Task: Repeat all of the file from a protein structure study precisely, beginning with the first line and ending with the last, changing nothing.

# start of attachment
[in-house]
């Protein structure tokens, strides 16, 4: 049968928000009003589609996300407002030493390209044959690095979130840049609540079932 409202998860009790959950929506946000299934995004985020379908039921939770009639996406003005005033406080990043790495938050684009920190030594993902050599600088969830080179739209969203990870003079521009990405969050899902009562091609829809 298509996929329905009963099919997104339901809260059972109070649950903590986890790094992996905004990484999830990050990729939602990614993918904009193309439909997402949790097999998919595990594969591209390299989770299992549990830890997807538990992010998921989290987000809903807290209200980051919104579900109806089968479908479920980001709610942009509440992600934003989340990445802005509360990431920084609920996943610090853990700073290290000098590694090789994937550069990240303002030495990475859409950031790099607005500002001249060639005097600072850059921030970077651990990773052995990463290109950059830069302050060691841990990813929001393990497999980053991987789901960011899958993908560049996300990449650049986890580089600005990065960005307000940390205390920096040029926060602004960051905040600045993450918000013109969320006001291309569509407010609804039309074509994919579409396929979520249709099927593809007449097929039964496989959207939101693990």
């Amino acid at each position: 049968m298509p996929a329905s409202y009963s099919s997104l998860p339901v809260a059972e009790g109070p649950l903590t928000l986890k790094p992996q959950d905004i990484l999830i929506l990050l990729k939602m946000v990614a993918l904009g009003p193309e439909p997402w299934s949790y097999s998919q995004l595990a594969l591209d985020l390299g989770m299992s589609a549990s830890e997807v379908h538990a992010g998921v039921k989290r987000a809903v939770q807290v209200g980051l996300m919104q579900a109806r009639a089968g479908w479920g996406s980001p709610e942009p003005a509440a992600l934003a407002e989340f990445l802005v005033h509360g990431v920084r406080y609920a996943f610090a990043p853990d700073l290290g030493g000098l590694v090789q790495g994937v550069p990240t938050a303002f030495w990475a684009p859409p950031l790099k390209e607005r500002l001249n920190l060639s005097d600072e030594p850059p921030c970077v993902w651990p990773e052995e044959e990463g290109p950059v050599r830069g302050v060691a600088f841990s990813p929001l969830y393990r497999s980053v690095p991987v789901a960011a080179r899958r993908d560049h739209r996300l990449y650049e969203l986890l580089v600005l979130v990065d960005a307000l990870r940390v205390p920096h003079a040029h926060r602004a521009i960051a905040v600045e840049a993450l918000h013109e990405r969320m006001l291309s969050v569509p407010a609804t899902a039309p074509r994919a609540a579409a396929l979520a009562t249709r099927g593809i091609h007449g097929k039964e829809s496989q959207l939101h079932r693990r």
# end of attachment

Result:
[in-house]
């Protein structure tokens, strides 16, 4: 049968928000009003589609996300407002030493390209044959690095979130840049609540079932 409202998860009790959950929506946000299934995004985020379908039921939770009639996406003005005033406080990043790495938050684009920190030594993902050599600088969830080179739209969203990870003079521009990405969050899902009562091609829809 298509996929329905009963099919997104339901809260059972109070649950903590986890790094992996905004990484999830990050990729939602990614993918904009193309439909997402949790097999998919595990594969591209390299989770299992549990830890997807538990992010998921989290987000809903807290209200980051919104579900109806089968479908479920980001709610942009509440992600934003989340990445802005509360990431920084609920996943610090853990700073290290000098590694090789994937550069990240303002030495990475859409950031790099607005500002001249060639005097600072850059921030970077651990990773052995990463290109950059830069302050060691841990990813929001393990497999980053991987789901960011899958993908560049996300990449650049986890580089600005990065960005307000940390205390920096040029926060602004960051905040600045993450918000013109969320006001291309569509407010609804039309074509994919579409396929979520249709099927593809007449097929039964496989959207939101693990």
């Amino acid at each position: 049968m298509p996929a329905s409202y009963s099919s997104l998860p339901v809260a059972e009790g109070p649950l903590t928000l986890k790094p992996q959950d905004i990484l999830i929506l990050l990729k939602m946000v990614a993918l904009g009003p193309e439909p997402w299934s949790y097999s998919q995004l595990a594969l591209d985020l390299g989770m299992s589609a549990s830890e997807v379908h538990a992010g998921v039921k989290r987000a809903v939770q807290v209200g980051l996300m919104q579900a109806r009639a089968g479908w479920g996406s980001p709610e942009p003005a509440a992600l934003a407002e989340f990445l802005v005033h509360g990431v920084r406080y609920a996943f610090a990043p853990d700073l290290g030493g000098l590694v090789q790495g994937v550069p990240t938050a303002f030495w990475a684009p859409p950031l790099k390209e607005r500002l001249n920190l060639s005097d600072e030594p850059p921030c970077v993902w651990p990773e052995e044959e990463g290109p950059v050599r830069g302050v060691a600088f841990s990813p929001l969830y393990r497999s980053v690095p991987v789901a960011a080179r899958r993908d560049h739209r996300l990449y650049e969203l986890l580089v600005l979130v990065d960005a307000l990870r940390v205390p920096h003079a040029h926060r602004a521009i960051a905040v600045e840049a993450l918000h013109e990405r969320m006001l291309s969050v569509p407010a609804t899902a039309p074509r994919a609540a579409a396929l979520a009562t249709r099927g593809i091609h007449g097929k039964e829809s496989q959207l939101h079932r693990r």